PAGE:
Forests: Nature at your Service

For World Environment Day (#WED2011), my family and I decided to write a post together.

What does the forest mean to you? What do you think of nature’s forest services (for example water, food, medicine, clean air, preventing soil erosion, timber products, rubber, home for many plants and animals, etc.)?

Unlike W.O Mitchell’s version of a prairie childhood, we grew up where the forest meets the prairie. Our grandfather had a sawmill. A number of uncles built wood cabin houses with their own hands, one uncle made custom cupboards, another planted trees and another was a forest ranger. My dad used to tell us stories about a forest monster to scare us from wandering in it alone at night. There is an old Ukrainian fairytale about a Makva – a protectorate of the forest. I often think of this as our role. All of our responsibility as global citizens.

Our whole livelihood was centered around the forest and forest production. Our third-grade teacher did a fun exercise. All of the students stood up and were asked whether their family’s income was based on the forest. There were three forest mills in town. One by one we all sat down. Forests are interwoven in many of my childhood memories. We created games, picked blueberries or morels, build forts with broken branches or lay reading out of the afternoon sun. As a teenager, I worked in the regional park and gave tours talking about the types of trees, the fresh water creek and the town history.

From my nieces and nephew:

Abby demonstrates a person breathing oxygen because of trees. As well, has drawn a wooden desk and chair with paper and a pencil.


Peter: “homework kills trees“. Clearly, more online education web apps are in order. Also, it might be a good idea to not ask kids about school on a Sunday.

Visit and ‘like’ the UNEP Facebook page and the TreeHugger.com Facebook page. Search #WED2011 on Twitter. Follow @UNEPandYou & @TreeHugger on Twitter.

Check out the UNEP and Treehugger websites.


Meet-up for National Volunteer Week: Passion.Action.Impact

The CrisisCamp Toronto team is holding a casual meet-up in honour of Canada’s National Volunteer Week: April 10 – 16, 2011:

CrisisCamp Casual meet up:
Date: Thursday, April 14, 2011
Time: 19:00 – 21:00pm ET
Location: Mick E. Fynn’s (In the back room.) 45 Carlton Street, Toronto, ON


  • Update on mbfloods.ca and skfloods.ca
  • Introduction to Masas.ca
  • Patrice will provide a report back from SMEM camp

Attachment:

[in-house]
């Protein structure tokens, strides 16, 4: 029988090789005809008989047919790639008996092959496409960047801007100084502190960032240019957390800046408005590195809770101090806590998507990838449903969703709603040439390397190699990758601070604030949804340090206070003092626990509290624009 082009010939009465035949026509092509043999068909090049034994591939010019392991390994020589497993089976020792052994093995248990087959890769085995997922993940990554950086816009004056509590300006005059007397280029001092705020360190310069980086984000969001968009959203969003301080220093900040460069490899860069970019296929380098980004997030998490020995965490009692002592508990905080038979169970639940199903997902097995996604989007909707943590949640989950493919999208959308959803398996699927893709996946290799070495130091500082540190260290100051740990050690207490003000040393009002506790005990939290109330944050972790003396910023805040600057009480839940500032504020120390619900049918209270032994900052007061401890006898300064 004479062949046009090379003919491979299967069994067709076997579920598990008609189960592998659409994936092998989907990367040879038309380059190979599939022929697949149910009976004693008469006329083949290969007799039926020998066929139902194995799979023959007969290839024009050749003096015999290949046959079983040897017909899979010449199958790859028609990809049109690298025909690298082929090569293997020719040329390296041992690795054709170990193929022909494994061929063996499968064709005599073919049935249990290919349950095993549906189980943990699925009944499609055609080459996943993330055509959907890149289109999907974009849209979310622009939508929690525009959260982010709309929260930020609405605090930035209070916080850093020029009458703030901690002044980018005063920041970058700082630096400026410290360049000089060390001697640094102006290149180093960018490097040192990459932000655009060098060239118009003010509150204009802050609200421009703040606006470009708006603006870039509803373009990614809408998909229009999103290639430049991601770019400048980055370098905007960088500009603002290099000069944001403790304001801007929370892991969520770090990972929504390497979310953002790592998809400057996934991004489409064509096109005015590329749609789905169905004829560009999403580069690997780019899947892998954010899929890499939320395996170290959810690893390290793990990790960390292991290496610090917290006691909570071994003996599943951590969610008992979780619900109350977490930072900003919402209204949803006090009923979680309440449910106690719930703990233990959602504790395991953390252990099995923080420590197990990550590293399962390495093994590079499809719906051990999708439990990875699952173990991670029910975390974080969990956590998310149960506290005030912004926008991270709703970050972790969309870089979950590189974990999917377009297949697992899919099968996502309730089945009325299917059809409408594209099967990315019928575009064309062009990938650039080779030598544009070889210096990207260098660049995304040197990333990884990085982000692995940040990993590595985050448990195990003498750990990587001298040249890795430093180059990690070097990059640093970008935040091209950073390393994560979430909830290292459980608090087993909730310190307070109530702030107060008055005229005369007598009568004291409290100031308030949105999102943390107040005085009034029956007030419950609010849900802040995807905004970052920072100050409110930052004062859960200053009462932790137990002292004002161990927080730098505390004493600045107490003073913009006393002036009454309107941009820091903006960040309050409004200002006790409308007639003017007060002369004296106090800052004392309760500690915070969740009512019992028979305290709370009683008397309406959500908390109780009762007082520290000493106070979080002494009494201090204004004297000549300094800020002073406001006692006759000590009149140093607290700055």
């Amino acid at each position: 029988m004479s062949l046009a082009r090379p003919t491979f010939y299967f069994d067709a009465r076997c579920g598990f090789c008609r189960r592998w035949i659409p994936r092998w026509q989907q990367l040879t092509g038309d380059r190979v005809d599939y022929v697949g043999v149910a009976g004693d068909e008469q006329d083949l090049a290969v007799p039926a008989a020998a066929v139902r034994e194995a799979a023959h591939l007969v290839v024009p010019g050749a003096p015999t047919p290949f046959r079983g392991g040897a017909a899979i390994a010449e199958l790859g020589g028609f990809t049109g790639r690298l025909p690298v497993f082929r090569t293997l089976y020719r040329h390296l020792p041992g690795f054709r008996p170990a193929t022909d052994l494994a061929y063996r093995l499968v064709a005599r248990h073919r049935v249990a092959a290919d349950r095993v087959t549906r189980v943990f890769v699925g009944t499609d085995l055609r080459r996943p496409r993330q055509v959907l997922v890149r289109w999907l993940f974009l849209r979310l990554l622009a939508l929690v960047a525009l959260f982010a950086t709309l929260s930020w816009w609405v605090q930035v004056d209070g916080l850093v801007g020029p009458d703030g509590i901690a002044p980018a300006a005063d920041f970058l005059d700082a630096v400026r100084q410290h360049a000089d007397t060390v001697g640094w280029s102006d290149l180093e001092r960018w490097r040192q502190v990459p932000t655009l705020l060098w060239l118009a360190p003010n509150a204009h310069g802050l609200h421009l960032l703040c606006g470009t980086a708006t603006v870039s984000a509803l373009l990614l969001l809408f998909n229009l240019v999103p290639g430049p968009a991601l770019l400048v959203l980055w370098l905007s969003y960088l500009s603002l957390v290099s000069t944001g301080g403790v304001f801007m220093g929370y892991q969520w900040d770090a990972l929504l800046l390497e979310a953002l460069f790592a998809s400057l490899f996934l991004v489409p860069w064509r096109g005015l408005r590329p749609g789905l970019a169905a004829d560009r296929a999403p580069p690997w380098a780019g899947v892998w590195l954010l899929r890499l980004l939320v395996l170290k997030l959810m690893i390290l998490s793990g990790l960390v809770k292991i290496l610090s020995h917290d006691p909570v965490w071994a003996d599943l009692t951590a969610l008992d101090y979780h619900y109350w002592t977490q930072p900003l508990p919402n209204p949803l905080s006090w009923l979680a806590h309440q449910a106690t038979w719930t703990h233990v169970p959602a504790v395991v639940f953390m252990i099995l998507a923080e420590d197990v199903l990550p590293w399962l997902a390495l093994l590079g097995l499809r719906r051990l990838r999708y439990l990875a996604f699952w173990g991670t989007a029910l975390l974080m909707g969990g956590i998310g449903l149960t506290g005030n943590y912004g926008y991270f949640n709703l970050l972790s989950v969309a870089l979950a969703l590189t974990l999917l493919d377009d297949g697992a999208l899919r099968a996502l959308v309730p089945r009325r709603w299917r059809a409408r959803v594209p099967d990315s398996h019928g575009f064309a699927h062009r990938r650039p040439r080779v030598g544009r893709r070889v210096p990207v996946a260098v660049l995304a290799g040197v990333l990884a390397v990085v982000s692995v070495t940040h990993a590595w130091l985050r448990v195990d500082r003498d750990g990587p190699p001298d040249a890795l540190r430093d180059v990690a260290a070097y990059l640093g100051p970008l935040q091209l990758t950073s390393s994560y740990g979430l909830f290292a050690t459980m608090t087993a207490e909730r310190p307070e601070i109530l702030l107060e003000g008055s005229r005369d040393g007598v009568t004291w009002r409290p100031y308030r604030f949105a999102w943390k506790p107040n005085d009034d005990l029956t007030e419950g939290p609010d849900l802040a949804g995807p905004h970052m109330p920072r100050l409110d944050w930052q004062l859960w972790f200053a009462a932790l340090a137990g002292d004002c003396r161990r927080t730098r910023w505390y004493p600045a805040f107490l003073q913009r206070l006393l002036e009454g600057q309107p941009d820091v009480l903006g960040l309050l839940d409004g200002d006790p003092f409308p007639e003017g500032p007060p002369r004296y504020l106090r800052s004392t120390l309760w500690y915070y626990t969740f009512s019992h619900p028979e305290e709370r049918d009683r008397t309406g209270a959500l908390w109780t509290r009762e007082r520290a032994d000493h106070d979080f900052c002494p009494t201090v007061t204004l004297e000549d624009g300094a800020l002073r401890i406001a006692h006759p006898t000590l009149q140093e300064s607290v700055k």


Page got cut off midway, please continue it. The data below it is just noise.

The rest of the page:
• David will give a report back from CrisisCommons core team meeting
  • Project decision and next event planning
  • Note: We will be voting on any decisions made by the community.

    For updates on our CrisisCamp activities, see our CrisisCommonsToronto google group or our CrisisCampto Twitter account.

    Hope to see you there.

    Heather L.


    Changes: Volunteering Globally, Nationally and Locally

    Volunteering is a gift. For the past year, I have been part of the CrisisCommons – Global Core Team as the co-lead of the Community Working Group. We grew the community from US, Canada, UK and New Zealand to other events and volunteers in Australia, France, Thailand, Belgium and others. I volunteered on efforts for Haiti, Chile, Pakistan, New Zealand and Japan. I contributed to the writing of the content for the CrisisCommons Sloan Foundation Grant, especially the city and project profiles.

    A number of reports about Volunteer Technical Communities have been released in the past weeks. They really speak volumes about how each individual volunteer and group changed the world. I am proud to be part of all these movements. We are friends and partners in leadership and volunteerism.


  • UN Foundation – Disaster Relief 2.0: The Future of Information Sharing in Humanitarian Emergencies
  • Global Facility for Disaster Reduction and Recovery – Volunteer Technology Communities: Open Development

  • (picture by Tolmie Macrae).

    Today, I made the following announcement on the CrisisCommons global and CrisisCamp Toronto mailing lists:

    Morning everyone, Hope your weekend was grand.

    For the past year, I’ve been your CrisisCommons Global – Community Working Group co-lead. And, what an adventure it has been. I will be stepping down from this volunteer role effective April 4, 2011. With this change, I will transition my responsibilies to Chad Cataccchio, who is a co-lead of this group. He sent a call to action for the Community Working Group yesterday.

    One of the big lessons learned about CrisisCamps is preparedness. I believe in this community and will continue to volunteer as the CrisisCommons/CrisisCamp Canada lead and CrisisCamp Toronto lead.

    I am honoured and proud to have volunteered in this role. I will continue to play a part within the global community when and where I can.

    Thank you,

    Heather L.

    What’s next:

    I will continue to volunteer on a number of projects including:

  • Grow CrisisCamp Toronto and in Canada as well as support CrisisCommons global when I can.
  • Continued involvement in the Missing Persons Community of Interest Working Group, CrisisCommons.
  • Collaborating withUshahidi friends on the on mbfloods.ca and skfloods.ca initiatives